Back before the internet, nerds like me used to have quests. We’d try to seek out a particular rare Harlan Ellison book or an obscure early R.E.M. cassette single, paging through fanzines and sending off paper money orders. One of my great quests, for years and years, was trying to track down the short-lived 1987-88 Dabney Coleman sitcom, The Slap Maxwell Story.
I was a teenager thinking about becoming a journalist when it aired, and this show – starring Coleman as a middle-aged sports columnist at a failing newspaper, stuck in his old-fashioned ways and struggling to make sense of his life – stuck with me.
The last thing anyone wants to see these days is another story of a cantankerous middle-aged white dude who’s bitter about the changing world, I know. But, for some reason, The Slap Maxwell Story resonated with a 16-year-old me in a way it probably shouldn’t have.
I’ve always liked Dabney Coleman, who had a great run in the 1980s playing a particular kind of blustery alpha male – everything from sexist bad guys (9 To 5) to unlikely heroes (Cloak and Dagger), but whose finest hours were two TV series by Jay Tarses – 1983-84’s Buffalo Bill, about an egotistical talk show host, and Slap, about a slightly less egotistical journalist.
Of those two series, Buffalo Bill is a little better remembered – it lasted longer, won a few awards and got a DVD release years ago. The Slap Maxwell Story, however, fell into the memory hole of short-lived “content” that is only remembered by a few. It never received a DVD or VHS release that I can tell, has never been on streaming platforms.
Still, I remembered Slap Maxwell, and always wanted to see him again. It was a quest, perhaps one of the last ones when Wikipedia and Google are here to show and tell us almost everything. When you can’t find something, it looms large in the memory.
I remember Slap’s fumbling romance with a woman half his age (a luminous Megan Gallagher, subject of my massive teenage crush), his boozy male bonding with his inept editor and a friendly bartender. I remember him getting fired repeatedly from his job, his rather implausibly winning a major journalism award, him pitching a fit because his editor got rid of his ancient typewriter. Really, his sportswriting and newspaper gig take a back seat to Slap’s crumbling personal life and mid-life crisis of confidence.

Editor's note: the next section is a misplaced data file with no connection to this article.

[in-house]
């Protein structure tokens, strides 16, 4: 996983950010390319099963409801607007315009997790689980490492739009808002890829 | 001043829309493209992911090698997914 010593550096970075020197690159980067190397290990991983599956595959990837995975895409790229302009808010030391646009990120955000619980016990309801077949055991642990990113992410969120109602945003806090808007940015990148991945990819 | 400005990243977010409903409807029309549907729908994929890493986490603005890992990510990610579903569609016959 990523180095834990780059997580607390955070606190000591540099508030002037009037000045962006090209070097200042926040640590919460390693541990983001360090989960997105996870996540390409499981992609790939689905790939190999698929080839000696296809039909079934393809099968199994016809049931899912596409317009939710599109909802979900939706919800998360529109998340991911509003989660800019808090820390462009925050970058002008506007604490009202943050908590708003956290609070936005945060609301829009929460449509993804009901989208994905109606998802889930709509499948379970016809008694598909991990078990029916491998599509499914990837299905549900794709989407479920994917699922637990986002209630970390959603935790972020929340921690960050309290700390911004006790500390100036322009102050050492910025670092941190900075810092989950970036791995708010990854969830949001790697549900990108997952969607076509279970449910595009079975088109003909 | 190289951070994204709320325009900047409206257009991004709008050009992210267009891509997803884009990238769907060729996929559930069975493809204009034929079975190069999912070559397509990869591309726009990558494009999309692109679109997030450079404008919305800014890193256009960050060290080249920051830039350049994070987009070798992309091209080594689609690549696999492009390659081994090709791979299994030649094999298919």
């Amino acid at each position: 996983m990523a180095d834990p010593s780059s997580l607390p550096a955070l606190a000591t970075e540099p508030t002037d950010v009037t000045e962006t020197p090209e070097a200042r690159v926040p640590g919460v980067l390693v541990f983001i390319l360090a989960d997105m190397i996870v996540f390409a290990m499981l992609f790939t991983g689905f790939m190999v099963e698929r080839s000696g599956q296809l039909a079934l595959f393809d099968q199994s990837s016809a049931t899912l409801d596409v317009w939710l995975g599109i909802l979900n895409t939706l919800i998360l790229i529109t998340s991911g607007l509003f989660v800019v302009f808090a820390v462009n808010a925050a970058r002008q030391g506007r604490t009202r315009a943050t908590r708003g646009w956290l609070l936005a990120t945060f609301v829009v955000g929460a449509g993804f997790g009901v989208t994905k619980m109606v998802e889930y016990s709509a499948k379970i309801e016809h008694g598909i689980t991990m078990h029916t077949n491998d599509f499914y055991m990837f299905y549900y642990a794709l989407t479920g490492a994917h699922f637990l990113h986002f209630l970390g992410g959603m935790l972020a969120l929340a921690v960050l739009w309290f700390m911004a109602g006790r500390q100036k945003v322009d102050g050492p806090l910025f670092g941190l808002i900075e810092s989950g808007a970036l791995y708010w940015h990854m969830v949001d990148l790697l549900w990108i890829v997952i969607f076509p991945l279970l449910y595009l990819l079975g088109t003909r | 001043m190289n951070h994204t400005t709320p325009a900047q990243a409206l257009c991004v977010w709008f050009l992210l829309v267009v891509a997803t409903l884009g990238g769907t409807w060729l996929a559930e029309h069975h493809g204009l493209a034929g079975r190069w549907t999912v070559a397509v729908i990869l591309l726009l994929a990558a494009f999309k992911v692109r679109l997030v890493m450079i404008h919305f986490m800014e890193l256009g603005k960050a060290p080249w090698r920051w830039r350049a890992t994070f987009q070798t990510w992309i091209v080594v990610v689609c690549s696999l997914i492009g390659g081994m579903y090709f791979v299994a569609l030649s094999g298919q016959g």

I occasionally trawled the internet over the years looking for any kind of physical release of the old Slap episodes – even looking at a dodgy Pakistani site claiming to sell bootlegs that I highly doubt ever existed. It’d just be something I’d do, sometimes, over the years, bored Google searches for traces of a forgotten TV show. There was proof it existed, but never any actual samples.
Finally, finally, I found Slap again, when some kind soul uploaded big chunks of The Slap Maxwell Story to YouTube a year or so back – sure, a bit choppy and scattered, apparently sourced from VHS tapes of old reruns on the A&E network years ago, but proof of life nonetheless. I tip my hat to this uploader, the magician at the end of the quest.
Ever since I’ve been diving into reliving these old episodes of a forgotten TV show to see if they lived up to my teenage memory now that I’m almost as old (egad) as Slap himself was in the series. For the most part, it does – I wouldn’t argue it’s the Great Forgotten American Sitcom or anything, but it deserves a bit more than being lost in limbo. It’s wry and witty, bittersweet and charming in a low-key way, far less broad than many sitcoms of the era. Coleman’s Slap is somewhat more nuanced than his nastier turns in Buffalo Bill or 9 To 5 and one of the few accolades the show got him was a deserved Golden Globe for best actor.
There’s no obnoxious laugh track here (thank god). The series is a sitcom based in melancholy – something that’s common now, but was rare then. As it went on Slap’s flailing attempts to be a better man take centre stage. I can see why it didn’t last in the age of The Cosby Show, Alf and Growing Pains, because it’s kind of about a failure.
Slap Maxwell is grumpy but gentle, and his story is one of constantly screwing up, ruining his relationships and sometimes failing upwards. He gets it wrong a lot. It’s the story of a lot of life, to be honest. I’m still hoping one day we might get a fancy physical release of these shows – increasingly less likely, I know – but even in a grainy YouTube video, Slap Maxwell’s story is one I’m happy to revisit.